NASA postponed a spacewalk this week after one of its astronauts suffered from a pinched nerve while working at the International Space Station.

Expedition 65 flight engineer Mike Vande Hei of NASA was scheduled to take a 6.5-hour spacewalk with Akihiko Hoshide of the Japan Aerospace Exploration Agency (JAXA) today (Aug. 24), but NASA called off the spacewalk with less than 24 hours’ notice on Monday (Aug. 23), citing a “minor medical issue involving Vande Hei.”

“Thanks to everyone for your concern. I have a pinched nerve in my neck that caused us to reschedule today’s spacewalk,” Vande Hei tweeted today. “Thanks to NASA leadership, family and friends, I have received tremendous support. I look forward to installing the IROSA Mod Kit. Today was not the right time.”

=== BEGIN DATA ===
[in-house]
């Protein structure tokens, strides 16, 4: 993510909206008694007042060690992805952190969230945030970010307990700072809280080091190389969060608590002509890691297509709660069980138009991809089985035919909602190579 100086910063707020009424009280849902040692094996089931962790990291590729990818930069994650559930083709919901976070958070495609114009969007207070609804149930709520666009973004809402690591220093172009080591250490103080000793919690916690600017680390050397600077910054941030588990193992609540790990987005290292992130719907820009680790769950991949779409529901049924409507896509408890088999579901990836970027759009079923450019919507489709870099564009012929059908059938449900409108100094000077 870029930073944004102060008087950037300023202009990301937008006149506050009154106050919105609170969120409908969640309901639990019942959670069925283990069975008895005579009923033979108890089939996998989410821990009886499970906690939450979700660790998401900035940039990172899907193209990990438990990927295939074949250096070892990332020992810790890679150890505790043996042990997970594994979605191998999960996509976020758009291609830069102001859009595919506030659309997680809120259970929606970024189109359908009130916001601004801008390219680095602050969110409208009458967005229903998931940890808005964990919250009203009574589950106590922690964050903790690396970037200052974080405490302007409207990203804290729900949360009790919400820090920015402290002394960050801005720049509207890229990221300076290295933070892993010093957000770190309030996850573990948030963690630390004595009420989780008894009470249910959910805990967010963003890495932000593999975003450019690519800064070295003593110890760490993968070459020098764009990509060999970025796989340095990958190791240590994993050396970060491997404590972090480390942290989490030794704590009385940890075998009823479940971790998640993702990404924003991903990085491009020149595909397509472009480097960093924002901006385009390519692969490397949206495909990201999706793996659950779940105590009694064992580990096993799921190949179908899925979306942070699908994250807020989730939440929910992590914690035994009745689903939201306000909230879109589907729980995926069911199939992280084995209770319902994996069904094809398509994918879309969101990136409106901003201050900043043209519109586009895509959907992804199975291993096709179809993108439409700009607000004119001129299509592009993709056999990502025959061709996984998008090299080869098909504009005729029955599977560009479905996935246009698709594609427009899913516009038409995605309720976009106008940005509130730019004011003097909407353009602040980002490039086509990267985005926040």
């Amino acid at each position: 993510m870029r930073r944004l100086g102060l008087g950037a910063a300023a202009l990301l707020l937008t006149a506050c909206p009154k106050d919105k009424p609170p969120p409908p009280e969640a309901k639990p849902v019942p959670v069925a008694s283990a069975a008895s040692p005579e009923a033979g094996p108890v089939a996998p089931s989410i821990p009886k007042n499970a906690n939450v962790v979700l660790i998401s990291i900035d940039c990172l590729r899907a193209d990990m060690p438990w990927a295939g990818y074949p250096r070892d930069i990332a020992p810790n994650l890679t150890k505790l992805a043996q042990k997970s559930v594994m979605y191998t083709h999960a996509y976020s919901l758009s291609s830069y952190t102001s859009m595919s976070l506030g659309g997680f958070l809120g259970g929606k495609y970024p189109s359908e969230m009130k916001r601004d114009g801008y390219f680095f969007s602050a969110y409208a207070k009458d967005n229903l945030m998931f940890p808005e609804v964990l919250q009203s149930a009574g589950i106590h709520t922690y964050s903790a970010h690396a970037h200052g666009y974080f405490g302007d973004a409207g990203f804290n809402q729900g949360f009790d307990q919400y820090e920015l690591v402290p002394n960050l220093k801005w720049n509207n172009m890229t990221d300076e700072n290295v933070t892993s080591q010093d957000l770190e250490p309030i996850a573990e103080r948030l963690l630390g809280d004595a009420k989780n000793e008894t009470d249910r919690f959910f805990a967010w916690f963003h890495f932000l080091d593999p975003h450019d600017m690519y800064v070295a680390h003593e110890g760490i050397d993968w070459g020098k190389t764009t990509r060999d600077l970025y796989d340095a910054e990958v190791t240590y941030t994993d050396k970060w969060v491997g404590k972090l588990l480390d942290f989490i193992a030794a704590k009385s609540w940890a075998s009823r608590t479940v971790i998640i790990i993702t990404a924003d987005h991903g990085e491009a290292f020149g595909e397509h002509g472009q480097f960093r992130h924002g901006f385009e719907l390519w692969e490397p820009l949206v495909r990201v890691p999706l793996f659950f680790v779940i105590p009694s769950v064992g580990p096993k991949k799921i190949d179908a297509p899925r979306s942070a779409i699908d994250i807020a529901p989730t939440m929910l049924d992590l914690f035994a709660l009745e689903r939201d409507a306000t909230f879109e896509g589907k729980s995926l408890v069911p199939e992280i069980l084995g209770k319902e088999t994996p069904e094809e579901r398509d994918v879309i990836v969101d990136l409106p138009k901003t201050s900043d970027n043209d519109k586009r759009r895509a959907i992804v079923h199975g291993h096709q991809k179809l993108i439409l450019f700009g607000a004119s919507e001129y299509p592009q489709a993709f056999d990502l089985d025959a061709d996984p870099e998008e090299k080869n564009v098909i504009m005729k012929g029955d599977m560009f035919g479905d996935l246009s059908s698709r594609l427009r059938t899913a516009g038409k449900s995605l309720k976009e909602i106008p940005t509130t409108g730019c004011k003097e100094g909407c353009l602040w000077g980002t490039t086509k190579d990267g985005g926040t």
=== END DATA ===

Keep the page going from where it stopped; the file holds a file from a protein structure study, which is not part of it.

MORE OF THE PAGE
Today’s planned spacewalk was not time-sensitive, and Vande Hei’s pinched nerve was not considered a medical emergency, NASA officials said in a statement. Vande Hei and Hoshide were scheduled to continue ongoing work to install the International Space Station Roll-Out Solar Array, or iROSA, which will help beef up the station’s power grid.

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Pinched nerves can occur when pressure in tissues around a nerve disrupts its normal functions, which can cause pain as well as feelings of tingling, numbness and weakness, according to the Mayo Clinic. The Mayo Clinic stated that most patients can recover from pinched nerves with rest and other conservative treatments. However, some patients may need surgery.